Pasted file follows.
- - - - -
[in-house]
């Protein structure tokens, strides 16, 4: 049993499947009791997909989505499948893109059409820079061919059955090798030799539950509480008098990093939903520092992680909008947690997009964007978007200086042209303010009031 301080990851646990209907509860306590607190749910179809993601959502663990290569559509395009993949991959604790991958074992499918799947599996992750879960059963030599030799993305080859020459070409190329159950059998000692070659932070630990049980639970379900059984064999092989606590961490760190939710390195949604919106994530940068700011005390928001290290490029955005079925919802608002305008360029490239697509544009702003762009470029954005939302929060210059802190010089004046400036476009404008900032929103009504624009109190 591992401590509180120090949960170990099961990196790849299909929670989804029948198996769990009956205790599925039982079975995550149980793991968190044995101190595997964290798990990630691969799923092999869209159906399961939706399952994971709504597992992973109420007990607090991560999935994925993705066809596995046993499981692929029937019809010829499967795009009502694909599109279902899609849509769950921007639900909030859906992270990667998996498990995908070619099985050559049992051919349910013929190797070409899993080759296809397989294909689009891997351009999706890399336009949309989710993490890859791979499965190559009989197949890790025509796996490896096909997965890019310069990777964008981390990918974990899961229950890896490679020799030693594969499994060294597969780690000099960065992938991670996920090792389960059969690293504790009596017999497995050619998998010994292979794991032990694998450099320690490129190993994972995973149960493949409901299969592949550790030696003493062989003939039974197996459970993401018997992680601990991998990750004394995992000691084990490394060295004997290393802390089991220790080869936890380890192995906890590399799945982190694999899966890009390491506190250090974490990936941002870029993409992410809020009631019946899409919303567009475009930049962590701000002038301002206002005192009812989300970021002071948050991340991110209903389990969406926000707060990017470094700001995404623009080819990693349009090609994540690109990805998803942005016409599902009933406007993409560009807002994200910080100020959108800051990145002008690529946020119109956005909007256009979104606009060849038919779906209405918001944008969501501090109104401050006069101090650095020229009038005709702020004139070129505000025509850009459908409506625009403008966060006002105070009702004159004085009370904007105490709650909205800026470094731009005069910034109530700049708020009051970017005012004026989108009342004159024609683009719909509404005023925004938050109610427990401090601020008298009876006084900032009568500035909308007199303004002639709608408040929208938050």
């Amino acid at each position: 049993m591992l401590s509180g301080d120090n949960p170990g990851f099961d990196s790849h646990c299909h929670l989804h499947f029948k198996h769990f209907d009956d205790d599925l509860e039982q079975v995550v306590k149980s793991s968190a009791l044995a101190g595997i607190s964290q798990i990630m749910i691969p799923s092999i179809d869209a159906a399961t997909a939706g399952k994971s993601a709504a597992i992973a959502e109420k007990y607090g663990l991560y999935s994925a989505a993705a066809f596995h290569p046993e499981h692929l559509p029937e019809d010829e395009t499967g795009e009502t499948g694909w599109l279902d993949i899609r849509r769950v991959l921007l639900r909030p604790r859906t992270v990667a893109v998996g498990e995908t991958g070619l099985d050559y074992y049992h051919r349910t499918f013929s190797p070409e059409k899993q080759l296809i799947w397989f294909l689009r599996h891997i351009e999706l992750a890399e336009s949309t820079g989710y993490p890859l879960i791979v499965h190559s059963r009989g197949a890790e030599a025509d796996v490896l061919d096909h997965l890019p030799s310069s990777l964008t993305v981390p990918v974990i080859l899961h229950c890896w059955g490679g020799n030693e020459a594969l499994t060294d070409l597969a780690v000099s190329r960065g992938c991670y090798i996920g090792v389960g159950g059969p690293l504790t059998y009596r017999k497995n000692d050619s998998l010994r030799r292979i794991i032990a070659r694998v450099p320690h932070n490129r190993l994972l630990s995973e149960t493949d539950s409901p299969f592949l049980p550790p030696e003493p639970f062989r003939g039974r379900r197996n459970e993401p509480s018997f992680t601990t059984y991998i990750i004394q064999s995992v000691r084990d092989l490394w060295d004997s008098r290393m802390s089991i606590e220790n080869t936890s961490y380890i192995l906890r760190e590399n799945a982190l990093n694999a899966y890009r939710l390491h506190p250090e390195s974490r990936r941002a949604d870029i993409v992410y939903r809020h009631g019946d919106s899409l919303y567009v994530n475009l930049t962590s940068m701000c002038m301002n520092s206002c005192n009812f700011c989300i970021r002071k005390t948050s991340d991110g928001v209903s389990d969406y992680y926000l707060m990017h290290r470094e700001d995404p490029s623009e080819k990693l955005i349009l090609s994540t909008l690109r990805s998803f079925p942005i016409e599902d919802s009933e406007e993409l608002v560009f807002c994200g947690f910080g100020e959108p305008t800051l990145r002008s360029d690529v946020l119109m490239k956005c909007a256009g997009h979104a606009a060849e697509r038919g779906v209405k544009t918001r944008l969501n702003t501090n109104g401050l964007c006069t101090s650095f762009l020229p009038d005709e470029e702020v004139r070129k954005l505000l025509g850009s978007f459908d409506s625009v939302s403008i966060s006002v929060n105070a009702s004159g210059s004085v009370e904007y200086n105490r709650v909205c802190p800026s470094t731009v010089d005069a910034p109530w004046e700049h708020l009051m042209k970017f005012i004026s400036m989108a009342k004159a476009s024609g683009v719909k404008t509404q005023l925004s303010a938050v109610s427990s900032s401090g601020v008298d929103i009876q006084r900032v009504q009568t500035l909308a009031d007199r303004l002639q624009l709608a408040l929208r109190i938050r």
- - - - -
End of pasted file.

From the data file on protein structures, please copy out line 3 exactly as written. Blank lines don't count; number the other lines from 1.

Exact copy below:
């Amino acid at each position: 049993m591992l401590s509180g301080d120090n949960p170990g990851f099961d990196s790849h646990c299909h929670l989804h499947f029948k198996h769990f209907d009956d205790d599925l509860e039982q079975v995550v306590k149980s793991s968190a009791l044995a101190g595997i607190s964290q798990i990630m749910i691969p799923s092999i179809d869209a159906a399961t997909a939706g399952k994971s993601a709504a597992i992973a959502e109420k007990y607090g663990l991560y999935s994925a989505a993705a066809f596995h290569p046993e499981h692929l559509p029937e019809d010829e395009t499967g795009e009502t499948g694909w599109l279902d993949i899609r849509r769950v991959l921007l639900r909030p604790r859906t992270v990667a893109v998996g498990e995908t991958g070619l099985d050559y074992y049992h051919r349910t499918f013929s190797p070409e059409k899993q080759l296809i799947w397989f294909l689009r599996h891997i351009e999706l992750a890399e336009s949309t820079g989710y993490p890859l879960i791979v499965h190559s059963r009989g197949a890790e030599a025509d796996v490896l061919d096909h997965l890019p030799s310069s990777l964008t993305v981390p990918v974990i080859l899961h229950c890896w059955g490679g020799n030693e020459a594969l499994t060294d070409l597969a780690v000099s190329r960065g992938c991670y090798i996920g090792v389960g159950g059969p690293l504790t059998y009596r017999k497995n000692d050619s998998l010994r030799r292979i794991i032990a070659r694998v450099p320690h932070n490129r190993l994972l630990s995973e149960t493949d539950s409901p299969f592949l049980p550790p030696e003493p639970f062989r003939g039974r379900r197996n459970e993401p509480s018997f992680t601990t059984y991998i990750i004394q064999s995992v000691r084990d092989l490394w060295d004997s008098r290393m802390s089991i606590e220790n080869t936890s961490y380890i192995l906890r760190e590399n799945a982190l990093n694999a899966y890009r939710l390491h506190p250090e390195s974490r990936r941002a949604d870029i993409v992410y939903r809020h009631g019946d919106s899409l919303y567009v994530n475009l930049t962590s940068m701000c002038m301002n520092s206002c005192n009812f700011c989300i970021r002071k005390t948050s991340d991110g928001v209903s389990d969406y992680y926000l707060m990017h290290r470094e700001d995404p490029s623009e080819k990693l955005i349009l090609s994540t909008l690109r990805s998803f079925p942005i016409e599902d919802s009933e406007e993409l608002v560009f807002c994200g947690f910080g100020e959108p305008t800051l990145r002008s360029d690529v946020l119109m490239k956005c909007a256009g997009h979104a606009a060849e697509r038919g779906v209405k544009t918001r944008l969501n702003t501090n109104g401050l964007c006069t101090s650095f762009l020229p009038d005709e470029e702020v004139r070129k954005l505000l025509g850009s978007f459908d409506s625009v939302s403008i966060s006002v929060n105070a009702s004159g210059s004085v009370e904007y200086n105490r709650v909205c802190p800026s470094t731009v010089d005069a910034p109530w004046e700049h708020l009051m042209k970017f005012i004026s400036m989108a009342k004159a476009s024609g683009v719909k404008t509404q005023l925004s303010a938050v109610s427990s900032s401090g601020v008298d929103i009876q006084r900032v009504q009568t500035l909308a009031d007199r303004l002639q624009l709608a408040l929208r109190i938050r």